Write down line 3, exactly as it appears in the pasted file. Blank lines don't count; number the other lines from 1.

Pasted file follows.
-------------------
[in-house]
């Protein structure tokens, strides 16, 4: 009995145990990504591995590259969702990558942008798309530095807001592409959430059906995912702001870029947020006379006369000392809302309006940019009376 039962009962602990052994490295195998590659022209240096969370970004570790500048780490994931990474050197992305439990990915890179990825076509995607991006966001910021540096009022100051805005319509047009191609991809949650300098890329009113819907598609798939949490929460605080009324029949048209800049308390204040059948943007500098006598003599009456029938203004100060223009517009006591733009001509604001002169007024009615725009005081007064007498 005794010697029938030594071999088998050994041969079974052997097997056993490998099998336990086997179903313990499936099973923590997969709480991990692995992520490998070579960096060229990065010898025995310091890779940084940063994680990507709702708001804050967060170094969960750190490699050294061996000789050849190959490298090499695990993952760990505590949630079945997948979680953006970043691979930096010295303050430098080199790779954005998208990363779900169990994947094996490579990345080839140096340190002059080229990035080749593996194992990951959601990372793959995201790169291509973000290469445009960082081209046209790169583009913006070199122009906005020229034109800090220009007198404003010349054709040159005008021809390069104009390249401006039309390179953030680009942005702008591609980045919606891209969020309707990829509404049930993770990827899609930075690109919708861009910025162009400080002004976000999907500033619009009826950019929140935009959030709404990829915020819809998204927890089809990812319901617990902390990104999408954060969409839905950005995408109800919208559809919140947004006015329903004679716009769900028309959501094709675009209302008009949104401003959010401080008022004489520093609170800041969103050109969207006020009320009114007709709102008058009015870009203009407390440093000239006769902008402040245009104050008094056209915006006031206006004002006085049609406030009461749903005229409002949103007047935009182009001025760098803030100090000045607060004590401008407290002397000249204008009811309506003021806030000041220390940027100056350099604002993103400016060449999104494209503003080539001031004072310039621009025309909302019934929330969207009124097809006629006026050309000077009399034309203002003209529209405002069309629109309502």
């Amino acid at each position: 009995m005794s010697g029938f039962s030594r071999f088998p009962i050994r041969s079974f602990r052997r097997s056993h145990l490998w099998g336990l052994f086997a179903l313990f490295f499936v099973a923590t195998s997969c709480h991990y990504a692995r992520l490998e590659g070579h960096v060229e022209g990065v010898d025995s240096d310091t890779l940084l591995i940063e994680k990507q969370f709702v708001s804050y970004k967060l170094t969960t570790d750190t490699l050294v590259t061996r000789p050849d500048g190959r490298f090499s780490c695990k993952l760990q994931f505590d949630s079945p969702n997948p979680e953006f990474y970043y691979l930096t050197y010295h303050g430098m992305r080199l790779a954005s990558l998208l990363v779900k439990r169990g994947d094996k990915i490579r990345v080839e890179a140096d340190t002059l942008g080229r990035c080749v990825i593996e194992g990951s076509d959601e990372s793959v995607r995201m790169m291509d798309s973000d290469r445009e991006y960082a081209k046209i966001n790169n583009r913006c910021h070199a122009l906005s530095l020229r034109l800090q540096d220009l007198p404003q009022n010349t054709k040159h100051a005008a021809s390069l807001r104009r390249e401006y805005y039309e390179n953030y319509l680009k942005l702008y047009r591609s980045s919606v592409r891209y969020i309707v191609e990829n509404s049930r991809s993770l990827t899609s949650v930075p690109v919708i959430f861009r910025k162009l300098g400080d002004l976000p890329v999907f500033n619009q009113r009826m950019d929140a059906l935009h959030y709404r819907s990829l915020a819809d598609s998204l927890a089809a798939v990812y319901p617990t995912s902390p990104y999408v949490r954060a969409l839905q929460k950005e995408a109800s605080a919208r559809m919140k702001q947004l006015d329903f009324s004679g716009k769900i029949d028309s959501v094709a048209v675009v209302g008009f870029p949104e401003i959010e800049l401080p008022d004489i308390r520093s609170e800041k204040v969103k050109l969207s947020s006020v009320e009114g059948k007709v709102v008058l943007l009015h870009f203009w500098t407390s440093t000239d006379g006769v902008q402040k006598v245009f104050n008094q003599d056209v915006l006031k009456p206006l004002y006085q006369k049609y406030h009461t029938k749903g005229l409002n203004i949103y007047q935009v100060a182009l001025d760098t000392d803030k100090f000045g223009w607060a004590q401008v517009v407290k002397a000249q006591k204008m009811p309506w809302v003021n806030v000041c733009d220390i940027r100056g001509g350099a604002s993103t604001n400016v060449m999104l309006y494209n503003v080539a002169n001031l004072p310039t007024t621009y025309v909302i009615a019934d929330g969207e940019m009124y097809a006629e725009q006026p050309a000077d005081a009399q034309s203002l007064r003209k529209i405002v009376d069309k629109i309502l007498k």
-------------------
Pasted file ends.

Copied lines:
């Amino acid at each position: 009995m005794s010697g029938f039962s030594r071999f088998p009962i050994r041969s079974f602990r052997r097997s056993h145990l490998w099998g336990l052994f086997a179903l313990f490295f499936v099973a923590t195998s997969c709480h991990y990504a692995r992520l490998e590659g070579h960096v060229e022209g990065v010898d025995s240096d310091t890779l940084l591995i940063e994680k990507q969370f709702v708001s804050y970004k967060l170094t969960t570790d750190t490699l050294v590259t061996r000789p050849d500048g190959r490298f090499s780490c695990k993952l760990q994931f505590d949630s079945p969702n997948p979680e953006f990474y970043y691979l930096t050197y010295h303050g430098m992305r080199l790779a954005s990558l998208l990363v779900k439990r169990g994947d094996k990915i490579r990345v080839e890179a140096d340190t002059l942008g080229r990035c080749v990825i593996e194992g990951s076509d959601e990372s793959v995607r995201m790169m291509d798309s973000d290469r445009e991006y960082a081209k046209i966001n790169n583009r913006c910021h070199a122009l906005s530095l020229r034109l800090q540096d220009l007198p404003q009022n010349t054709k040159h100051a005008a021809s390069l807001r104009r390249e401006y805005y039309e390179n953030y319509l680009k942005l702008y047009r591609s980045s919606v592409r891209y969020i309707v191609e990829n509404s049930r991809s993770l990827t899609s949650v930075p690109v919708i959430f861009r910025k162009l300098g400080d002004l976000p890329v999907f500033n619009q009113r009826m950019d929140a059906l935009h959030y709404r819907s990829l915020a819809d598609s998204l927890a089809a798939v990812y319901p617990t995912s902390p990104y999408v949490r954060a969409l839905q929460k950005e995408a109800s605080a919208r559809m919140k702001q947004l006015d329903f009324s004679g716009k769900i029949d028309s959501v094709a048209v675009v209302g008009f870029p949104e401003i959010e800049l401080p008022d004489i308390r520093s609170e800041k204040v969103k050109l969207s947020s006020v009320e009114g059948k007709v709102v008058l943007l009015h870009f203009w500098t407390s440093t000239d006379g006769v902008q402040k006598v245009f104050n008094q003599d056209v915006l006031k009456p206006l004002y006085q006369k049609y406030h009461t029938k749903g005229l409002n203004i949103y007047q935009v100060a182009l001025d760098t000392d803030k100090f000045g223009w607060a004590q401008v517009v407290k002397a000249q006591k204008m009811p309506w809302v003021n806030v000041c733009d220390i940027r100056g001509g350099a604002s993103t604001n400016v060449m999104l309006y494209n503003v080539a002169n001031l004072p310039t007024t621009y025309v909302i009615a019934d929330g969207e940019m009124y097809a006629e725009q006026p050309a000077d005081a009399q034309s203002l007064r003209k529209i405002v009376d069309k629109i309502l007498k």